the helpers. So we can focus on the helpers in trying to be helpers ourselves. So now let's talk about some helper vocabulary or words that are related to wanting peace. Volunteers. Thousands of volunteers have flooded to Ukraine in the surrounding countries to help with the refugee crisis. These volunteers. Relief, relief can be a feeling. I feel ... relief. But in this situation it's more physical. It means giving aid, maybe you're giving some money or food,
or actually you are going there physically and helping, you are giving relief. The people in need are getting relief. So we might say that, for example, the organization, Doctors Without Borders gives relief to thousands of people in need. Donations or charitable contributions. Thanks to donations, thousands of people are getting the help that they need. This is usually financial contributions, but sometimes it means, for your local community, people are giving cans of vegetables or soup to families who don't have food. This is a donation, it's a charitable
contribution. It's something physical. It might even mean, you are donating your time. If you live in the surrounding countries, maybe you live in Poland and you're wanting to help people who are fleeing Ukraine, maybe you donate an extra bedroom in your house, maybe you donate your time to help those people who are fleeing from their home. This is great to do, to give a donation. A little more formal word that we use to talk about the same thing is humanitarian or humanitarian aid. And this is something similar that charities do when they go to a place that's in a crisis. They give humanitarian aid, maybe that's money, food, their time, medicine. They're giving something that humans, humanitarian, that humans need. Stability, we all hope that stability will come to Ukraine and Russia soon, as well as many other places around the world that are experiencing instability. We hope that stability will come soon.
Next let's talk about three words that involve the end of war. Peace talks, ceasefire, and truce. We all hope that there will be peace talks soon. These are official conversations between politicians or leaders of a country about ending a war or having a ceasefire. Cease means stop, and
fire has to do with guns and shooting. So we hope that there will be a ceasefire soon. And truce is the official moment or the official document that you sign. We signed a truce. We shook hands in a truce, that means that there is no more war. When war is over, it's time to rebuild. Rebuild deals with rebuilding buildings and also rebuilding our emotional morale. It's important to rebuild your cities after war. Reconciliation, reconciliation means you are unifying and not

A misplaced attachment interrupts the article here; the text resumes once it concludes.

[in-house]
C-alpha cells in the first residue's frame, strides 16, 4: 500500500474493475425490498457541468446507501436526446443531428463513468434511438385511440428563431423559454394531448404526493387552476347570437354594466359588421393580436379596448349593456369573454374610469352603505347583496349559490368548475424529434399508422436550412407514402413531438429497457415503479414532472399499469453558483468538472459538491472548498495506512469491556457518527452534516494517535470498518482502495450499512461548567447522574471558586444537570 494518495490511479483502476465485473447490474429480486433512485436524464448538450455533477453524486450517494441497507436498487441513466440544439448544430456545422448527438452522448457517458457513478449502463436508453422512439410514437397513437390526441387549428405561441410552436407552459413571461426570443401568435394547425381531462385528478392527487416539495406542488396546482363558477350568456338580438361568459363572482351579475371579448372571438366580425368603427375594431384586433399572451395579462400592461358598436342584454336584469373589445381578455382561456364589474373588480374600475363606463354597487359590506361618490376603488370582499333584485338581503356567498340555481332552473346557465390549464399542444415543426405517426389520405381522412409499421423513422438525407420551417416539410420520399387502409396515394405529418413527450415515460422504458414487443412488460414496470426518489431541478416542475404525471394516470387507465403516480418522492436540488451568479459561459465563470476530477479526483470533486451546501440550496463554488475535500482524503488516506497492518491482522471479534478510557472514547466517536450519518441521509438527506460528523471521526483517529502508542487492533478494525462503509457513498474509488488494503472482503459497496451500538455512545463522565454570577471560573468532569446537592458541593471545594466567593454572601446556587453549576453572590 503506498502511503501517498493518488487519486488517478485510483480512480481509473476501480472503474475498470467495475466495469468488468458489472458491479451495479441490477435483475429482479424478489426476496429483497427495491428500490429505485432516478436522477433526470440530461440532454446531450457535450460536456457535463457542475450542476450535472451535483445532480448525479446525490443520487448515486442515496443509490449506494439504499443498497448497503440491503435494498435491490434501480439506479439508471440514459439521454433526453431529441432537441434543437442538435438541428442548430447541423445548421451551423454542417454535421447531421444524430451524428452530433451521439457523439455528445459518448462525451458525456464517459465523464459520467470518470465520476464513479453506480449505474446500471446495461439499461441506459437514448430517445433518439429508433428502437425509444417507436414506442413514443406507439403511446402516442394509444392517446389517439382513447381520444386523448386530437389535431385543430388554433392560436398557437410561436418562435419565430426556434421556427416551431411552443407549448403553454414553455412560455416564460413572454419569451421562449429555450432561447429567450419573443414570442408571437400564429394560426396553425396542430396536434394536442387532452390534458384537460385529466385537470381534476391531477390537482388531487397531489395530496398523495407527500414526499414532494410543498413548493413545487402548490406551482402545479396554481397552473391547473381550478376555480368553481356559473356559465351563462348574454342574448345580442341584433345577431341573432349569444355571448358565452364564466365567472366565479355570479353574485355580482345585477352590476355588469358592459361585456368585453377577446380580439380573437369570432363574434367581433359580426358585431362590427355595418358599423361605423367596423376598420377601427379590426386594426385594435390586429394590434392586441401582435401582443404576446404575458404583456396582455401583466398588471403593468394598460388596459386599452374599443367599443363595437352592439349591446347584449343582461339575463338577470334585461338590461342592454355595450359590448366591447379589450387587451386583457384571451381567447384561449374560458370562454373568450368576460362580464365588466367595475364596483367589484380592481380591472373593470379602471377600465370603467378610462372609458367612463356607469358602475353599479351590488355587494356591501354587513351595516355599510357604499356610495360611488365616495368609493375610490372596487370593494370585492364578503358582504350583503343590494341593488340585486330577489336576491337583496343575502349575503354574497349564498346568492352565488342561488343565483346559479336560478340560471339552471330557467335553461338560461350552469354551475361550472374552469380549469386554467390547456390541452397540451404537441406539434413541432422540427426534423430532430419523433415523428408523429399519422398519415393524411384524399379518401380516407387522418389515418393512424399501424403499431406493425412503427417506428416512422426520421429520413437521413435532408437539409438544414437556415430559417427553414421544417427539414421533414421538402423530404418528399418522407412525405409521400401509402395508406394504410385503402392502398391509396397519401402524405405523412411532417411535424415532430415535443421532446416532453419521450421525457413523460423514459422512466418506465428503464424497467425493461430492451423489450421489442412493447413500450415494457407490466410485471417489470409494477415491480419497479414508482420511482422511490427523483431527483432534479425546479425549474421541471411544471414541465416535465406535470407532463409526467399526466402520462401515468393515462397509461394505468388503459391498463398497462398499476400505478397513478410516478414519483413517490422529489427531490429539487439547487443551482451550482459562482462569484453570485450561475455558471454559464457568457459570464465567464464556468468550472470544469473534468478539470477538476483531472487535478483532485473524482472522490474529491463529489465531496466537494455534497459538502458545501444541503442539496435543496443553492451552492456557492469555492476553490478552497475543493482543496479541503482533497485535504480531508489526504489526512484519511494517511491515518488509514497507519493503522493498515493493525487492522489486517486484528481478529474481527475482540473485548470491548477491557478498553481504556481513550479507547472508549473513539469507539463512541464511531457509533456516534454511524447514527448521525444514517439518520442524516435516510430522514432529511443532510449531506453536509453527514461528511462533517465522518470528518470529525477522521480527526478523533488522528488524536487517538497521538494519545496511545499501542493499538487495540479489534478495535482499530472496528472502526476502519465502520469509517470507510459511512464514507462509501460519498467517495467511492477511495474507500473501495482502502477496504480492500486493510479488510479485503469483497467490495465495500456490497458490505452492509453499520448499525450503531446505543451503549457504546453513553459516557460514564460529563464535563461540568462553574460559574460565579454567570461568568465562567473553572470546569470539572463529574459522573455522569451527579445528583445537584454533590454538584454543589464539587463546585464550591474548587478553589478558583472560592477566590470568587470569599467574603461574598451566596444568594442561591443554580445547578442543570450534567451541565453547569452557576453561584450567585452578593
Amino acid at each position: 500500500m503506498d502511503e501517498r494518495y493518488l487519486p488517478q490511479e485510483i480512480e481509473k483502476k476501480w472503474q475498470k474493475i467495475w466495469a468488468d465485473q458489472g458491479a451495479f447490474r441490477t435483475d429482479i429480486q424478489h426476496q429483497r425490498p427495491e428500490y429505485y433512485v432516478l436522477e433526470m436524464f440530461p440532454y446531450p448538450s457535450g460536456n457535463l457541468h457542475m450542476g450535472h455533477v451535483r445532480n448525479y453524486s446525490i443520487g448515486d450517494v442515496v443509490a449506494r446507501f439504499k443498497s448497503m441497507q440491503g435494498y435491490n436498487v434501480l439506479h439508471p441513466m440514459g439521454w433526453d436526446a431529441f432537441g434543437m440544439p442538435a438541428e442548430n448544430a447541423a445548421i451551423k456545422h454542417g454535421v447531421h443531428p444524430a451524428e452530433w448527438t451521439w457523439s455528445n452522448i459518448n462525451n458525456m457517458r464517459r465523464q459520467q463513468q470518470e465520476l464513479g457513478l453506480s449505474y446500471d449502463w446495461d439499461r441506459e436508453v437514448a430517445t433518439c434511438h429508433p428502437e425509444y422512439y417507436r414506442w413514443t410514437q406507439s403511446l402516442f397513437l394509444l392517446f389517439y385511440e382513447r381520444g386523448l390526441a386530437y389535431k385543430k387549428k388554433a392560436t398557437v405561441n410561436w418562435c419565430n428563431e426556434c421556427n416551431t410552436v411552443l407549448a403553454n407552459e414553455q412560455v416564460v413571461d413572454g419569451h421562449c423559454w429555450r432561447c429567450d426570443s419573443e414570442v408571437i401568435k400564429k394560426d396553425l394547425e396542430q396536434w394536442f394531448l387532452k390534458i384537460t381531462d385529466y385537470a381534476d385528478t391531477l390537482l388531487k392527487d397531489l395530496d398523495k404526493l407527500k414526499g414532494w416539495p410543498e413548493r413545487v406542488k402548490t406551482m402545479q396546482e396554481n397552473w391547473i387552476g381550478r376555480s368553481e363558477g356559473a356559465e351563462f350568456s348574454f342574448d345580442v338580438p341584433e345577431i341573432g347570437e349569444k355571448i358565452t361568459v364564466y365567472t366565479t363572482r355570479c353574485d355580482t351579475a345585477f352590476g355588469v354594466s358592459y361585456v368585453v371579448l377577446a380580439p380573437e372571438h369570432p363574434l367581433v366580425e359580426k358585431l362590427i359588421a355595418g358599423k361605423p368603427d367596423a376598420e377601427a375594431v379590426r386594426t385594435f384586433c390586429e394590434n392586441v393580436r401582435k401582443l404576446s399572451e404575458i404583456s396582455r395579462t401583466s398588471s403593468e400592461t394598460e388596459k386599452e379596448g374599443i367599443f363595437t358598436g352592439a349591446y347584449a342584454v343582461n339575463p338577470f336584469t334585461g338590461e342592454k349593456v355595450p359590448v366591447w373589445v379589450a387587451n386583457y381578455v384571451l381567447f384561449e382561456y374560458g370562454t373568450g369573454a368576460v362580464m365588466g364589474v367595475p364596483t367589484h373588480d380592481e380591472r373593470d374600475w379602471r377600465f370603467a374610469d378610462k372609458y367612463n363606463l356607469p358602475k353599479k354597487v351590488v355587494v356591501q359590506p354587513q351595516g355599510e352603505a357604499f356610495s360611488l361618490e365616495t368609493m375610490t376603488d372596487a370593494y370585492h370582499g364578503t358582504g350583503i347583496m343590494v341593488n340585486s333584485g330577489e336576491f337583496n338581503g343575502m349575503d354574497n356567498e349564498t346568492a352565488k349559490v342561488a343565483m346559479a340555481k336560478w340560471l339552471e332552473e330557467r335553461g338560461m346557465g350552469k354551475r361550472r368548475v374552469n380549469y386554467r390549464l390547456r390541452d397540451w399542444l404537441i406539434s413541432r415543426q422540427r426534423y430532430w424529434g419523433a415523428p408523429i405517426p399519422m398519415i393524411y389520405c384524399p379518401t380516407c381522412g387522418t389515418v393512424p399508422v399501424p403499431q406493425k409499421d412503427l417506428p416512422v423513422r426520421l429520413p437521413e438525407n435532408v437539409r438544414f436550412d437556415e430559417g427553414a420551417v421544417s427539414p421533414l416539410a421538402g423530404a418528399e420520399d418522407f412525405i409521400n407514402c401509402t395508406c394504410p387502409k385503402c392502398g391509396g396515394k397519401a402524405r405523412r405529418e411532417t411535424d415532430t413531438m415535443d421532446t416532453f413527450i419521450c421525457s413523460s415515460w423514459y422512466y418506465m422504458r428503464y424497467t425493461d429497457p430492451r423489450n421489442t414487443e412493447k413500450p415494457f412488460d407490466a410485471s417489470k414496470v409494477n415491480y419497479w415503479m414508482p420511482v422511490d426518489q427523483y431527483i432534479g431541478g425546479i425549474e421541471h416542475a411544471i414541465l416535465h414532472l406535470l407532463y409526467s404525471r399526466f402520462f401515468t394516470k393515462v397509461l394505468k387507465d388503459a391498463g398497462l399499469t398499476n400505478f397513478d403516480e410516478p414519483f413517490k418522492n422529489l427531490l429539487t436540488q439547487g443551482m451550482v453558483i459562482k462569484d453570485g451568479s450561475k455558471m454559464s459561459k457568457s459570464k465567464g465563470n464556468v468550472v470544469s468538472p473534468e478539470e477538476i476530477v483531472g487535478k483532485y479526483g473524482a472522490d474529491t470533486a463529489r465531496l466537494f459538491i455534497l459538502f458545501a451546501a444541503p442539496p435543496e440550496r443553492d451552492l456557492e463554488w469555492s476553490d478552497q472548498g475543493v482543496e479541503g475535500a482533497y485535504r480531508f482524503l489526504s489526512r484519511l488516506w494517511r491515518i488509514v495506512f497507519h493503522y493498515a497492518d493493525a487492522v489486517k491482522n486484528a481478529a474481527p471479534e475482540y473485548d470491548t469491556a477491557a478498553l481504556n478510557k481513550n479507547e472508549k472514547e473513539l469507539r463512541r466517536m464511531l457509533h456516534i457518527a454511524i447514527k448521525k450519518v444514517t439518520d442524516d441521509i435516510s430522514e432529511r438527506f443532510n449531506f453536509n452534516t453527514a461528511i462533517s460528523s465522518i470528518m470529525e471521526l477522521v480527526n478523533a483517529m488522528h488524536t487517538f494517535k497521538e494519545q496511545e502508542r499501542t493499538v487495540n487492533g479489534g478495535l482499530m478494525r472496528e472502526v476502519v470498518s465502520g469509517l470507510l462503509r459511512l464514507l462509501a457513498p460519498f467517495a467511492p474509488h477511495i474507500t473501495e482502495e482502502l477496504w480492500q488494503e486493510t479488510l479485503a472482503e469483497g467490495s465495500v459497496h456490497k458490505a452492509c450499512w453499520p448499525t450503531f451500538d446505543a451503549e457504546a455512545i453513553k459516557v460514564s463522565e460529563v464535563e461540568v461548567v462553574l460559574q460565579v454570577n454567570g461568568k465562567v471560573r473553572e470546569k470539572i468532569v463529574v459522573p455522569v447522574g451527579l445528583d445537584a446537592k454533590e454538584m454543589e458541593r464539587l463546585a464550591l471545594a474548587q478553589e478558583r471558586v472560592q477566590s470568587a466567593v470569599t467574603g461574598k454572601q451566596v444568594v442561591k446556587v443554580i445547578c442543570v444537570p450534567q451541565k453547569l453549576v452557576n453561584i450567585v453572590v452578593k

necessarily becoming friends, but not being enemies anymore. So, we hope when the war is over, the countries will be able to have some kind of reconciliation, there won't be as many tensions as before. But sometimes truth is that it takes a long time to recover after a war. To recover. This is emotionally, physically, economically, all of these things. It takes a long time to recover. Now let's talk about some peace idioms. To be up in arms. Now we already talked about how
arms are guns. So how can that be about peace? Well, if we said people around the world are up in arms because no one wants there to be war in Ukraine and other countries around the world. Are up in arms, this means they are frustrated and angry and upset about the war. "We're up
in arms. Why is there war?" Maybe your physical arms are raised, and it means that you are upset about something. People around the world are up in arms because no one wants war. To give the shirt off your back. Does this mean you're literally taking off your shirt and giving
it to someone else? Usually it's not quite so literal. It means that you're willing to give everything to help someone in need. So we might say, a lot of people are willing to give the shirt off their back to help the refugees who are leaving Ukraine at this time. They are really generous and willing to give the shirt off their back to help someone else. You might even say this to your friend. If your friend is having a hard time, you might say, "Hey, you know what? I'm
willing to give you the shirt off my back during this hard time. So please call me whenever you need me." It shows you are generous and you care. To lend a hand. You're not letting someone borrow your hand, it just means you are willing to help. So we might say that there are thousands, most likely millions of people around the world who want to lend a hand to those in need. And oftentimes those people take action and they actually do lend a hand. It doesn't mean that
you need to physically be there and be on the ground helping people, it could be that you give a charitable donation or maybe you helped to organize something and volunteer in your city. Okay, this means that you are lending a hand to those in need. Our final peace expression is the light at the end of the tunnel. It might not feel like it right now, but at some point there will be a light at the end of the tunnel. This means you're looking through the darkness and you see a little spot of hope. This is something that we all look for
when we're going through hard times. As you look for that light at the end of the tunnel, it might feel like it's a really long tunnel, but we can all hope that there will be a light at the end of the tunnel coming soon. The final section in this long and quite heavy video is an important one. It's how to talk about you and how you feel. Millions of people